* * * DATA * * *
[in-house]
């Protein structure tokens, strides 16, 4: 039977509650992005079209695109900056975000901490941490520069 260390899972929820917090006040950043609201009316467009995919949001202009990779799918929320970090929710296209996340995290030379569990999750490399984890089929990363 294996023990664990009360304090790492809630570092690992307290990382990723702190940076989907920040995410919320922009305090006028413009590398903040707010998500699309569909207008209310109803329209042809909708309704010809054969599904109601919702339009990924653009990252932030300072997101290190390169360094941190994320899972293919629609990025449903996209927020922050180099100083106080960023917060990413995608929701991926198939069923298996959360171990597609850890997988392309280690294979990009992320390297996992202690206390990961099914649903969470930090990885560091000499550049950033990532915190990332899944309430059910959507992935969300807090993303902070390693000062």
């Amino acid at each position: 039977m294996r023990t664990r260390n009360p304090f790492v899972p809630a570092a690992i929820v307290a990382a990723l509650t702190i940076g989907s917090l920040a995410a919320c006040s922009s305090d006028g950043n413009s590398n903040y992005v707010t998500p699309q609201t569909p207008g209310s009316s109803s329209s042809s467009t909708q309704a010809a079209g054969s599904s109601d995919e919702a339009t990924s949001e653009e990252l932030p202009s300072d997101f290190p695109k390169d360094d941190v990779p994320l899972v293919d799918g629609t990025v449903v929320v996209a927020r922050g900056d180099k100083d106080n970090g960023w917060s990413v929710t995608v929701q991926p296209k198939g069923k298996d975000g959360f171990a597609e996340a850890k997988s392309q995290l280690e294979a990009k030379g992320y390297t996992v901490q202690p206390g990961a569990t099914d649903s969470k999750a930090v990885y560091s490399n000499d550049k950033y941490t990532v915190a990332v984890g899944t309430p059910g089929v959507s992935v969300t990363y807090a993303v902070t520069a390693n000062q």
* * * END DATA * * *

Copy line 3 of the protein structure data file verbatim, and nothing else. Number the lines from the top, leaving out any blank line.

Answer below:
């Amino acid at each position: 039977m294996r023990t664990r260390n009360p304090f790492v899972p809630a570092a690992i929820v307290a990382a990723l509650t702190i940076g989907s917090l920040a995410a919320c006040s922009s305090d006028g950043n413009s590398n903040y992005v707010t998500p699309q609201t569909p207008g209310s009316s109803s329209s042809s467009t909708q309704a010809a079209g054969s599904s109601d995919e919702a339009t990924s949001e653009e990252l932030p202009s300072d997101f290190p695109k390169d360094d941190v990779p994320l899972v293919d799918g629609t990025v449903v929320v996209a927020r922050g900056d180099k100083d106080n970090g960023w917060s990413v929710t995608v929701q991926p296209k198939g069923k298996d975000g959360f171990a597609e996340a850890k997988s392309q995290l280690e294979a990009k030379g992320y390297t996992v901490q202690p206390g990961a569990t099914d649903s969470k999750a930090v990885y560091s490399n000499d550049k950033y941490t990532v915190a990332v984890g899944t309430p059910g089929v959507s992935v969300t990363y807090a993303v902070t520069a390693n000062q």